I started out this morning with the full intention to get everything I needed to get done finished by 9am for a change. Most days I keep this intention, but Mondays are always the hardest. It's the start of the week, and it's my usual morning to call Mom - which usually takes a 30-45 minutes of my morning (something I love to do, but still). This morning I was on track. Really I was. Rolled out of bed at six, got my coffee and my smoke, sat down to read my daily blogroll and... got derailed.
Not that it wasn't a good derailing. Hell, it was even a necessary derailing. You see, one of the first blogs I read every morning is Janet Reid's, and this morning was even a really short post from yesterday (I don't read agent blogs on the weekends). All she had was a couple sentences and a link. It was the link that did me in. I'm glad I followed it, even if it did screw up my intentions for the morning.
The link? Well, it was to a post over at Murderati. Toni McGee Causey (star of writing, publishing and blogging) wrote about the topic: How Do You Know When to Quit? She talks about a fellow writer's talk at a conference wherein she unloads the thousands of rejection letters she received before publishing and still didn't quit. She talks about the internet sensation Susan Boyle, and how she didn't quit. Toni speaks of her own path through this jungle and how she didn't quit.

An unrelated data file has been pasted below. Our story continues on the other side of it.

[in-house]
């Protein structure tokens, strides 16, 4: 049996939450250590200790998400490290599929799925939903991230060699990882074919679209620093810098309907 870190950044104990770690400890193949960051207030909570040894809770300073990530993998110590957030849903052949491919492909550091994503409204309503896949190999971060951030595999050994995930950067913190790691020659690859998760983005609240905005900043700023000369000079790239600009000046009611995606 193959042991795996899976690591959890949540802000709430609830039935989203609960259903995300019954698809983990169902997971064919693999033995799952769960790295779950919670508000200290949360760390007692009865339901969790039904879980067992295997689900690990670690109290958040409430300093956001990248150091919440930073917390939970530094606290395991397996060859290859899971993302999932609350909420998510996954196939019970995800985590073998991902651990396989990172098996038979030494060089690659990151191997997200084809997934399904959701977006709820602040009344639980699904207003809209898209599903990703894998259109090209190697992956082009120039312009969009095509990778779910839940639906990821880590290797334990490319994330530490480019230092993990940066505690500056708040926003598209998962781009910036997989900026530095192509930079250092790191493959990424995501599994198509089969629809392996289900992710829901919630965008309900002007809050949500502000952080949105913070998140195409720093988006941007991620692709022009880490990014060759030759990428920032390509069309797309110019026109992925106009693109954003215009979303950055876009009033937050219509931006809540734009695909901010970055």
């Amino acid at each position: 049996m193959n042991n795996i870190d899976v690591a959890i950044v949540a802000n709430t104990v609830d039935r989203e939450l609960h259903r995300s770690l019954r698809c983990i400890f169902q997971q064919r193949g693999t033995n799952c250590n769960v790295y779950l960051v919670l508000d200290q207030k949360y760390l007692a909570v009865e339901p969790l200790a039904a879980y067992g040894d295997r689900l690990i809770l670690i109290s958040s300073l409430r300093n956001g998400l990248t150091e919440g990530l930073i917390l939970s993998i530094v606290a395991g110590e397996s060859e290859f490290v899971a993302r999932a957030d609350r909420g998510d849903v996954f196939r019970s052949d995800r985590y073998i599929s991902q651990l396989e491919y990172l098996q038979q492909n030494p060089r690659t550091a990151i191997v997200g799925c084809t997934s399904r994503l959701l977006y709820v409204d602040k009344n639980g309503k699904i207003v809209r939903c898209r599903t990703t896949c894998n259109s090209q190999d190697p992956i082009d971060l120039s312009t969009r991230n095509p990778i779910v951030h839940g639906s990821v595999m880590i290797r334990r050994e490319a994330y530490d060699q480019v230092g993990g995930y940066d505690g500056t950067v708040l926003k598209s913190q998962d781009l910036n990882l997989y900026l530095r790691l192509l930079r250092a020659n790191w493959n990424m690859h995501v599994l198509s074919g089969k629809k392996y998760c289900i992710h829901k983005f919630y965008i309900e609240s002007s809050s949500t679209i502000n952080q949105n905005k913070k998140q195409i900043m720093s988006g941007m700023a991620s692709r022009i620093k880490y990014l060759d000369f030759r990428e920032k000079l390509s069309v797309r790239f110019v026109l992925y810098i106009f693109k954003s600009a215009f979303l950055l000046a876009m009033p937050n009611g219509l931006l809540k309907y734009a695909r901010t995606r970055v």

The whole post was quite inspiring. I even got teary over it. (Which isn't like me unless it's getting near to a certain timeframe, and this ain't then.)
There are so many times when life pulls at you, when this writing gig seems hopeless, when you don't feel like you can take another step forward - and quitting seems like a viable option. As I said in my comment to that post, there are times when I dream about taking an easy stress-free job - like disarming bombs or juggling knives or waitressing. (If you've ever been a waitress on the 5-9am shift, carrying loaded trays of breakfast and refilling coffee for farmers and truckers and whatnot, you know why this fits.) It's times like those when I need to remember Toni's post.
It's not an every day occurrance. I don't think my writing could survive feeling like that every day. No, it's just an every once in a while urge to chuck it all and go hide some magical place where I don't have to think about plots and characters and queries and synopses and readership and... Well, you get the picture.
Judging from the comment chain on Toni's post, I'm not the only one. I never thought I was, but it feels good to see it in a more concrete way. (Ummm, not that I feel good about other people's pain, but misery does need company sometimes.)
Anyway, if you haven't read Toni's post, head on over and take a read through. It'll take up a chunk of your morning, but it's well worth the time. I feel better for it. Really I do.
And now I'm even farther behind, so I'd better get cracking... after I call Mom.